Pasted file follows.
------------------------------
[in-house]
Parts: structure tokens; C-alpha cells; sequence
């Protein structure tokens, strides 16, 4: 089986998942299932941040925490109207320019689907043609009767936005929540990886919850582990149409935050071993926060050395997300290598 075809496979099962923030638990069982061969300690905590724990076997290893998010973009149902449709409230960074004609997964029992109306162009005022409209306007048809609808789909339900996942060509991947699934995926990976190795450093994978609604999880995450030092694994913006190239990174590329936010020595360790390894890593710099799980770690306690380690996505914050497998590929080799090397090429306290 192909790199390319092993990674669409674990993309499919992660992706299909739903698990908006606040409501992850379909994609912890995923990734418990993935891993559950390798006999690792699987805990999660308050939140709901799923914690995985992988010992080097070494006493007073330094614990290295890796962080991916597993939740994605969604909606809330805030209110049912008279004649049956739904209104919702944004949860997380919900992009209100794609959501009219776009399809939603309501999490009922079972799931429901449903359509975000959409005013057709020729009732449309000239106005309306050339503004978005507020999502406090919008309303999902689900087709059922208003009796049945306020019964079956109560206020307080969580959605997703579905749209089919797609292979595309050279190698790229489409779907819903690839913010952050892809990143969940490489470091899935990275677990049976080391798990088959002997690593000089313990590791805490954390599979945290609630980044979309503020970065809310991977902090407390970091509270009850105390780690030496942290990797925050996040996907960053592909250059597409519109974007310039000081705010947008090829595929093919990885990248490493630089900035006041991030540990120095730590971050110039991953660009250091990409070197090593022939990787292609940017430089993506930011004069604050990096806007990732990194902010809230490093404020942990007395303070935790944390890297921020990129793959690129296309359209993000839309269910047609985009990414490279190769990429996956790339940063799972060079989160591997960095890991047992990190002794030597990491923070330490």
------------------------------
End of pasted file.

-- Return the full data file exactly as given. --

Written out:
[in-house]
Parts: structure tokens; C-alpha cells; sequence
């Protein structure tokens, strides 16, 4: 089986998942299932941040925490109207320019689907043609009767936005929540990886919850582990149409935050071993926060050395997300290598 075809496979099962923030638990069982061969300690905590724990076997290893998010973009149902449709409230960074004609997964029992109306162009005022409209306007048809609808789909339900996942060509991947699934995926990976190795450093994978609604999880995450030092694994913006190239990174590329936010020595360790390894890593710099799980770690306690380690996505914050497998590929080799090397090429306290 192909790199390319092993990674669409674990993309499919992660992706299909739903698990908006606040409501992850379909994609912890995923990734418990993935891993559950390798006999690792699987805990999660308050939140709901799923914690995985992988010992080097070494006493007073330094614990290295890796962080991916597993939740994605969604909606809330805030209110049912008279004649049956739904209104919702944004949860997380919900992009209100794609959501009219776009399809939603309501999490009922079972799931429901449903359509975000959409005013057709020729009732449309000239106005309306050339503004978005507020999502406090919008309303999902689900087709059922208003009796049945306020019964079956109560206020307080969580959605997703579905749209089919797609292979595309050279190698790229489409779907819903690839913010952050892809990143969940490489470091899935990275677990049976080391798990088959002997690593000089313990590791805490954390599979945290609630980044979309503020970065809310991977902090407390970091509270009850105390780690030496942290990797925050996040996907960053592909250059597409519109974007310039000081705010947008090829595929093919990885990248490493630089900035006041991030540990120095730590971050110039991953660009250091990409070197090593022939990787292609940017430089993506930011004069604050990096806007990732990194902010809230490093404020942990007395303070935790944390890297921020990129793959690129296309359209993000839309269910047609985009990414490279190769990429996956790339940063799972060079989160591997960095890991047992990190002794030597990491923070330490």